Certain female spiders are infamous for eating their partners after sex, but some actually pounce on suitors, fangs first, before mating even occurs.

Now, new research shows that a female spider's "personality" could influence whether she chooses to immediately cannibalize or instead copulate with potential partners.

Scientists have proposed a host of evolutionary reasons for why so many spiders practice sexual cannibalism. For females, eating a mate could provide a nutritional advantage, or rid the population of undesirable fathers. As for the males, their sacrifice could ensure that their genes get passed on: In some species, the males leave their detachable palp (a spider equivalent of a penis) inside the female's body after mating to keep sperm from other males out, like an arachnid chastity belt. [Creepy, Crawly & Incredible: Photos of Spiders]

But the benefits of sexual cannibalism are less obvious when virgin females devour potential suitors of all sizes indiscriminately, without ever giving them a shot at sex.

Researchers at Spain's Experimental Station of Arid Zones (EEZA) wanted to test whether certain personality traits — such as aggression — influence how the female spiders treat approaching males.

"While docile females attack inferior males and prefer to mate with superior males, aggressive females kill males regardless of their condition, which demonstrates their inability to distinguish males as sources of sperm or food, indiscriminately cannibalizing them," study author Rubén Rabaneda-Bueno told the Spanish news agency SINC this week.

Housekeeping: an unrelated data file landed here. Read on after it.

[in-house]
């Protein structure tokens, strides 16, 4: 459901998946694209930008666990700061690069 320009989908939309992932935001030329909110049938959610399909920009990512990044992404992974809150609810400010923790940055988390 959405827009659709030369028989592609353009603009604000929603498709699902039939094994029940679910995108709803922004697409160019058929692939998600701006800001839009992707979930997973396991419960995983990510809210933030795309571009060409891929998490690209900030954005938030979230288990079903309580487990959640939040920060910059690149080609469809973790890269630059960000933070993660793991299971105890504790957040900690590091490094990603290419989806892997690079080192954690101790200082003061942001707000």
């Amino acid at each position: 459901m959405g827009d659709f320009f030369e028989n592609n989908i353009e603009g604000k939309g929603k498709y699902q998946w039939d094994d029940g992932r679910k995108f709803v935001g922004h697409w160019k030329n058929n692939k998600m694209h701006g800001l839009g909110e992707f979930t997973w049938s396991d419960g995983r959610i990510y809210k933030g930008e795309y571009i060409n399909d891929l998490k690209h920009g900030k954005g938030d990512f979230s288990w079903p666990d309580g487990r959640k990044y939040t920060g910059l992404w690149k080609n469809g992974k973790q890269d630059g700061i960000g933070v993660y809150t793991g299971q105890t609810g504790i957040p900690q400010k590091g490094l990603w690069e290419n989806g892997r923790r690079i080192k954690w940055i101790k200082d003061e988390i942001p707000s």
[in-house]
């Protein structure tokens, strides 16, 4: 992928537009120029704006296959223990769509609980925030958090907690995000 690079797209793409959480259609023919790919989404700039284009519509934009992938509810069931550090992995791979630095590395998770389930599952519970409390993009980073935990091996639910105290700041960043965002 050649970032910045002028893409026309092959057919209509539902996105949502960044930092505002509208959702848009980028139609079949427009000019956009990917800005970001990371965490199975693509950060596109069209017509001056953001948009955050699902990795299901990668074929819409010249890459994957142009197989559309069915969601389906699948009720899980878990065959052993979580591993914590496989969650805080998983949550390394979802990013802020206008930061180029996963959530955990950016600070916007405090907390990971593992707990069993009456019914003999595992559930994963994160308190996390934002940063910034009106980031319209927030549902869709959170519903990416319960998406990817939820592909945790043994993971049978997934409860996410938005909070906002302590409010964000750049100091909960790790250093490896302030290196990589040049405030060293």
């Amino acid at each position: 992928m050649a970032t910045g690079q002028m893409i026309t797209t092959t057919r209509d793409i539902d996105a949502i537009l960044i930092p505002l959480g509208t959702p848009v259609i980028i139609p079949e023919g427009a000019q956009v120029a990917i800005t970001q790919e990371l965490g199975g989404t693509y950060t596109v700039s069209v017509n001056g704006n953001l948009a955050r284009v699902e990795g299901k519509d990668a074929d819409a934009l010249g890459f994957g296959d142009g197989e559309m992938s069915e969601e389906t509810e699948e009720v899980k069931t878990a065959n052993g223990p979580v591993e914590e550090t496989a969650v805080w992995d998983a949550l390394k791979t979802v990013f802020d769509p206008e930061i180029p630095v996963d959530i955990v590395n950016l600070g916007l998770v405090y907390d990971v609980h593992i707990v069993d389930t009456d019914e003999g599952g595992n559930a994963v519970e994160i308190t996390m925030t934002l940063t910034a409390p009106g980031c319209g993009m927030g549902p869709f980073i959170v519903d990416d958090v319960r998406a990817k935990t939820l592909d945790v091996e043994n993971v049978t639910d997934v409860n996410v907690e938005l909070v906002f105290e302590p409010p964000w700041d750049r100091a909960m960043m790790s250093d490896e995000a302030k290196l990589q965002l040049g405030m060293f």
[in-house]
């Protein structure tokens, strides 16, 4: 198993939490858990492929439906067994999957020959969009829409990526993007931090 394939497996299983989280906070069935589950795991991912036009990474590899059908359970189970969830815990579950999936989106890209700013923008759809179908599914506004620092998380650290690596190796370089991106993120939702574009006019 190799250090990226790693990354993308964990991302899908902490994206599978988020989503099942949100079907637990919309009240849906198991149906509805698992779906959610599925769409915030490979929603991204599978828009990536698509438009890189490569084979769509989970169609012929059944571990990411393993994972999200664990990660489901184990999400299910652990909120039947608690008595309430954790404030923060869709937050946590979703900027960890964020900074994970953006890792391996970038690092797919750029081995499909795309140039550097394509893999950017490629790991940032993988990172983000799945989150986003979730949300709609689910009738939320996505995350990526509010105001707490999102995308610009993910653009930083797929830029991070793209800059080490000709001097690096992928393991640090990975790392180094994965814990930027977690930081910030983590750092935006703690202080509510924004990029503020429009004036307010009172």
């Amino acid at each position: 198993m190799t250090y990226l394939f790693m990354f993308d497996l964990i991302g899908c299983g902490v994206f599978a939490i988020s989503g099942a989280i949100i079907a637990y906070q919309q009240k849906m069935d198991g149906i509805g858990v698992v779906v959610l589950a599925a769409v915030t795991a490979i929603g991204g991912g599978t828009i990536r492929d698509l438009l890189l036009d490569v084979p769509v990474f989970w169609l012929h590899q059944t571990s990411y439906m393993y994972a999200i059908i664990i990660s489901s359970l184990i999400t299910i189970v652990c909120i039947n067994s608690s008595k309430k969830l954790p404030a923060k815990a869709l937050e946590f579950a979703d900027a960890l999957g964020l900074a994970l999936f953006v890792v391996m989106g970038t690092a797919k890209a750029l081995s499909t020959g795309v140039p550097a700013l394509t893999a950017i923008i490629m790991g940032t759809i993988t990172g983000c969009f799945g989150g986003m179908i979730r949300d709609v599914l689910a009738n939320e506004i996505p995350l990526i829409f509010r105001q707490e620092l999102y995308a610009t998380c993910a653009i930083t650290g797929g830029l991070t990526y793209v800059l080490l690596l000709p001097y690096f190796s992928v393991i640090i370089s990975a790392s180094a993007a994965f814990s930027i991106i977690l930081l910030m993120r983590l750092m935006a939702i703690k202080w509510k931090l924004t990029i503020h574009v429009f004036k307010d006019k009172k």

For their study, Rabaneda-Bueno and colleagues rounded up 99 males and 80 females of the Iberian tarantula Lycosa hispanica. The researchers assessed the female spiders, labeling them as either aggressive or docile after watching how they reacted to a buffet of beetles and other prey. The female spiders were branded as more aggressive if they had voracious appetites, and fattened up more than their restrained peers.

Then the female spiders — all virgins — then were thrown together with males. The gentler females were more likely to copulate first before attacking their mates, whereas the more aggressive females went after the males before even having sex, the researchers found.

"We reached the conclusion that there are aggressive genetics which vary among females and make them act aggressively, both when they feed off prey, and when they approach a male in courting," study director Jordi Moya Laraño told SINC. "Others are docile in both contexts, highlighting the existence of different personalities."

The research first appeared online Dec. 26 in the journal Ethology.

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